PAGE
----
In the spring of 2020, our nation faced an unprecedented public health emergency with devastating economic repercussions for our community. As the pandemic grew, the City of Tacoma continued to provide essential services, and the city absorbed unforeseen costs across every municipal department while overseeing the local public health response and addressing community needs. Preexisting problems and inequities within our city were exacerbated by the crisis. Many in our community faced job loss, income insecurity, housing insecurity or homelessness, food insecurity, and declining business. The federal government relied on their partners at the local level to address these challenges. We did so, for nearly a year, without access to direct or flexible funding.
That changed in March of 2021 when lawmakers passed the American Rescue Plan Act (ARPA), which included the State and Local Fiscal Recovery Funds (SLFRF) program to provide $350 billion in direct investments to intergovernmental partners. This program empowered cities, towns and villages across the country to manage the public health emergency, address the urgent needs of our community, anticipate long-term impacts, and pave the way for a more equitable recovery.
I was honored to testify before the House Oversight and Reform Committee on the impact of this program on cities like Tacoma.
Tacoma Uses ARPA Funds to Support Vulnerable Populations
In Tacoma, federal funding allowed us to sustain essential services and meet the emergent needs of our community across a variety of issues, including: addressing homelessness by providing emergency shelter and increasing affordable housing stock; and promoting public safety by restoring fire department operations and implementing alternative response and body-worn cameras in our police department. We ensured transparency and strengthened community trust by implementing those aforementioned initiatives and establishing a participatory budgeting process.
Most importantly, the funding makes a difference in the lives of our residents. Tacoma leveraged ARPA dollars and existing resources to increase services and support for programs targeting our community’s most vulnerable populations.
Tacoma’s story is not unique. What is unique is that the SLFRF program transferred the decision-making process from the federal government to local governments, empowering those who know their communities best with the resources to enact real, immediate, impactful change. This was a major step forward in recognizing the vital role of local economies in stabilizing our national economy and bolstering our collective recovery.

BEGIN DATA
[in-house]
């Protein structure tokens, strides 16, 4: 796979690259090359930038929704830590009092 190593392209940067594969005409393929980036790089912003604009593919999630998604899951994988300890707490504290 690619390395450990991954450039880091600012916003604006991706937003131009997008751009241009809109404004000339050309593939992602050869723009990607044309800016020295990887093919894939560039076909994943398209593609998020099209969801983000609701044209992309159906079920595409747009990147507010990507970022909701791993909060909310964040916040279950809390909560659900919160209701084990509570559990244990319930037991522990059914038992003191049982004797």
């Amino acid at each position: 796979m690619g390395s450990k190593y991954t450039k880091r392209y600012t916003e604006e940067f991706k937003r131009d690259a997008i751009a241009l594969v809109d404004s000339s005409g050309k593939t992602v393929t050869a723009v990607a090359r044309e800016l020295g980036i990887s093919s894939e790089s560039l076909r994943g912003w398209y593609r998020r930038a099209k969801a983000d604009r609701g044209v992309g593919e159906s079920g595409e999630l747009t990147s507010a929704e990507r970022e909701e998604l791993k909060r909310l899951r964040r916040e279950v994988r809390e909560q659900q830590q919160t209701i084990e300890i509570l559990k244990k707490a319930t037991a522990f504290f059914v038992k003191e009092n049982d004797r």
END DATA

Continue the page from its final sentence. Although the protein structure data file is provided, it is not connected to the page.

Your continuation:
“We are the ones who are on the ground every single day. We meet our residents at the grocery store and at the gas station, so we clearly understand their needs. The ability to have flexible spending [under ARPA] and pivot on the ground has been incredibly important to us.”NLC Vice President Mayor Victoria Woodards, Tacoma, WA.
Cities, towns and villages across the country are using SLFRF funds to recover and rebuild by directly addressing community needs. NLC, Brookings Metro and the National Association of Counties (NACo) recently launched the Local Government ARPA Investment Tracker, an online resource that compiles information from local governments to offer a detailed picture of how large cities and counties are deploying SLFRF dollars. The tool tracks more than $18 billion in SLFRF investments across 152 local governments.
While the work of recovery is well underway, there is still a long road ahead of us. I am thankful to Congress and the administration for their leadership, advocacy and support of the SLFRF program. I am certain that our nation will see the rewards of this work for many decades to come.
Register for the Congressional City Conference, March 14-16 in Washington, DC to engage directly with federal agency leads on programs available to local governments under ARPA and the Bipartisan Infrastructure law.